Sometimes our shop has to just change a drain plug when the oil doesn’t need changing. They attach a vacuum to the filler hole to keep the oil from spurting out when the plug is removed. My supervisor is worried about doing this and asked me to get another opinion.
Sorry - but I have no method for you. I think this is the dumbest thing I’ve ever heard. I’ve never worked as a professional in a shop. So I suppose its possible that this could sound more reasonable or maybe even normal (?) to people who have. But I doubt it.
Drain out the oil. Fix the drain plug. Put oil back in it. If its an issue, use a clean container and put the oil that came out right back in the top.
Cig is right, I’ve done it with my tractors several times… otherwise if you are worried and it’s more than half oil change interval…So oil is what…$10 to $15… It’s only occasionally, right ? And, you seldom don’t loose that much because you extend the next change which means the loss could be less then half that on average.
How do you do cooling system repairs? Do you suck out the coolant through the top so it can be returned later?
The normal method in both cases is to drain from the bottom. Make your repair and pour it back in.
I don’t see any problem with your shop’s method of using a vacuum pump. If it works, let it be. It is simply a quirky way of doing a very simple job, one that requires unnecessary equipment.
Isn’t the labor cost greater than the cost of the oil involved? Someone needs to check family trees for a Goldberg leaf.
I don’t understand the reasoning behind this at all. If the plug is damaged then why wasn’t it replaced during the last oil change or why can’t it wait until the next one?
Get out…never heard of this one…LOL. I’m trying to think what if anything could happen by reversing the pressure of the crankcase…as its usually under pressure…Hmmmm
There’s a check valve in the PCV to allow pressure to escape but not flow the other way…so if everything else is copacetic it should just inhale air thru the drain bolt hole till you put the plug back in…and then what?
LOL…in all my days…if anything of this nature had to happen, I would just drain the oil into a clean container do the work and put it back in when done…NOTHING can happen that way, so you don’t need to ponder what might happen by applying a vacuum to the filler…so the issue disappears …right before your eyes
Your supervisor has a right to be worried. This procedure will not be found in any maintenance manual that I’m aware of. Drain the oil, replace the drain plug and refill with fresh oil. I’ve heard of shortcuts before (I don’t like them very much) but this one takes the cake.
I’ve used a shop vac in the manner you speak of to prevent the oil from draining when the plug is removed. The only danger in doing this is, if the oil is contaminated with gasoline and gas fumes are drawn into the vac, the fumes can be ignited by the vac motor and the vac can explode. I always pull the oil dip stick and smell the oil for gas before doing this.
The method of using a canister vac to hold fluid in while the drain plug was out was in a Click & Clack puzzler some years back.
How about flipping the car upside down?
Seriously, is not changing the oil a big problem?
Why drain the oil if all you’re doing is replacing a cracked/missing drain plug gasket washer?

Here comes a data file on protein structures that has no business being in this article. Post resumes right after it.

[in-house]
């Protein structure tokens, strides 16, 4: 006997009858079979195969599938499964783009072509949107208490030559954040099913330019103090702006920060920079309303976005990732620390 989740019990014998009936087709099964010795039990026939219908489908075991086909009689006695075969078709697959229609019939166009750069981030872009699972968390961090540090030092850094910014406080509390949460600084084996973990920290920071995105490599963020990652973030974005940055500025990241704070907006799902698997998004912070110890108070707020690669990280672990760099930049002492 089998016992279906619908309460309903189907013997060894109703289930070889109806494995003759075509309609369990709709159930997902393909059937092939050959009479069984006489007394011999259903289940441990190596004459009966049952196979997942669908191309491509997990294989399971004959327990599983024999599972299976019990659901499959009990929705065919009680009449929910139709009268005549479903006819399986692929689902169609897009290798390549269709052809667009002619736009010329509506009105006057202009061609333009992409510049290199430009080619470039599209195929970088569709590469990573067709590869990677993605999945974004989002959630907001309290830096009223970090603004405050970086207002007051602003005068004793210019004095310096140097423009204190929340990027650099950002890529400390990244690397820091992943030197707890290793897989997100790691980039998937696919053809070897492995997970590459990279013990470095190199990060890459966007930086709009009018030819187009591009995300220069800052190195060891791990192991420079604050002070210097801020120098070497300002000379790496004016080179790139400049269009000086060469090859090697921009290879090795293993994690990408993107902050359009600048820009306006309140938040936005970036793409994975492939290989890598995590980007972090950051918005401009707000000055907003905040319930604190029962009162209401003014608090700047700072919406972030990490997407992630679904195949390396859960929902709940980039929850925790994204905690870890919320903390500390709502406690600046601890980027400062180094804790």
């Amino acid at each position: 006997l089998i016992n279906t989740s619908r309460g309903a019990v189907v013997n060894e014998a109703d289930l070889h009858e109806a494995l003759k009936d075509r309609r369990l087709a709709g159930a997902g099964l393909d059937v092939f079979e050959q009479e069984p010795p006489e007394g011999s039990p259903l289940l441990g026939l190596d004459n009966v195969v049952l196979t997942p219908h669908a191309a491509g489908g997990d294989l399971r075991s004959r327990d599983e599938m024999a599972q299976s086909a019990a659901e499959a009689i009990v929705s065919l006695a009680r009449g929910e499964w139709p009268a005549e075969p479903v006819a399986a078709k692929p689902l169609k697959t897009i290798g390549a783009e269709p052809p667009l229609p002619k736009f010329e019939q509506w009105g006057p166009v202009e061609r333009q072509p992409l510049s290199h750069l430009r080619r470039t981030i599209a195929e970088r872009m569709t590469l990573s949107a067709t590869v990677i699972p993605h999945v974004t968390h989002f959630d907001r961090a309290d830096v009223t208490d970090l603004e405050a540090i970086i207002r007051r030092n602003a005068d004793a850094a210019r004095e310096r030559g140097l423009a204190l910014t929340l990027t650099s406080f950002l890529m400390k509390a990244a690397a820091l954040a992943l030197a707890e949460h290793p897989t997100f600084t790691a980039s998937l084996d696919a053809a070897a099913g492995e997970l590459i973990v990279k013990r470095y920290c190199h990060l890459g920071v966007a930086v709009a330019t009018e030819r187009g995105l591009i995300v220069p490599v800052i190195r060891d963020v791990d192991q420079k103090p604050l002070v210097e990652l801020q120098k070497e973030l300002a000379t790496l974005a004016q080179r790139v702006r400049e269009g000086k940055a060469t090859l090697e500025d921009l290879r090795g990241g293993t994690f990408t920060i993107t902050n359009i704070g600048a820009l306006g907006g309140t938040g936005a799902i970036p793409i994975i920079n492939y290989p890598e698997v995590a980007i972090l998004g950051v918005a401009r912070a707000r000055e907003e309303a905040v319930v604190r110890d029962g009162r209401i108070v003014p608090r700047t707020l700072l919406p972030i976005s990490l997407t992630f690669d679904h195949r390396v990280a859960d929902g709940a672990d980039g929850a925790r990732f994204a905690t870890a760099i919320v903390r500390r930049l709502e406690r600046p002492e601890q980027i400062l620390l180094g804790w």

I guess. It just seems like a lot of trouble.
Excuse me for saying this . . . but what kind of automotive repair shop is this? How difficult would it be to just remove the old plug, drain the oil, put in the new plug, and re-fill with the oil you drained? I would probably do an oil and filter change myself, since I was there and dirty anyway, but what kind of shop do you work for? What does your shop do for other repairs? How do you approach day to day repair work (brakes, exhaust, tune-ups, etc)? My advice is simply to drain the oil into a catch pan, do the repair, and then re-fill the crankcase with the oil from the catch pan. Good luck! Rocketman
Right on Rocket! MUCH less trouble than screwing around with a shop-vac…
Yeah. Those shop-vac’s can take up to five minutes to set up. I hate that.
I can see the vac sucking considerable oil out of the valve-cover / crankcase…Who gets to clean the VAC??
Do you raise the car on a lift with the vacuum cleaner screaming away, stuffed under the hood while you work under the car hoping that jury-rig holds together?
I would just drain the oil in a clean pan and reuse it…
Just have the new plug ready and be fast. You should only lose half a quart if you’re careful. It would help if the oil is cold when you attempt this.
My only concern would be if they’re fixing a plug - using one of the replacements that cuts new threads. To my way of thinking, those metal shavings have to go somewhere, and I’d rather have them flow out, than go back in.
If it’s just a gasket (or a gasket/washer and a messed up bolt), I don’t see why a shop vac or other canister vacuum wouldn’t work just fine, providing it’s a quick job. The vacuum will pull more air than the drain hole will let out. Makes perfect sense to me. There should be very little oil drawn out through the calve cover, if the engine isn’t too messed up inside. Heck, even then you can rig up some sort of metal mesh filter to catch it.
The vac will not suck the oil out of the valve cover or the oil pan. Vacuum cleaners are high pressure low flow devices. As far as cleaning the vac? There’s nothing to clean.
You just connect the vac where the oil is poured in, raise the vehicle, turn the vac on, remove the drain plug, install the new gasket washer and reinstall the drain plug. Done!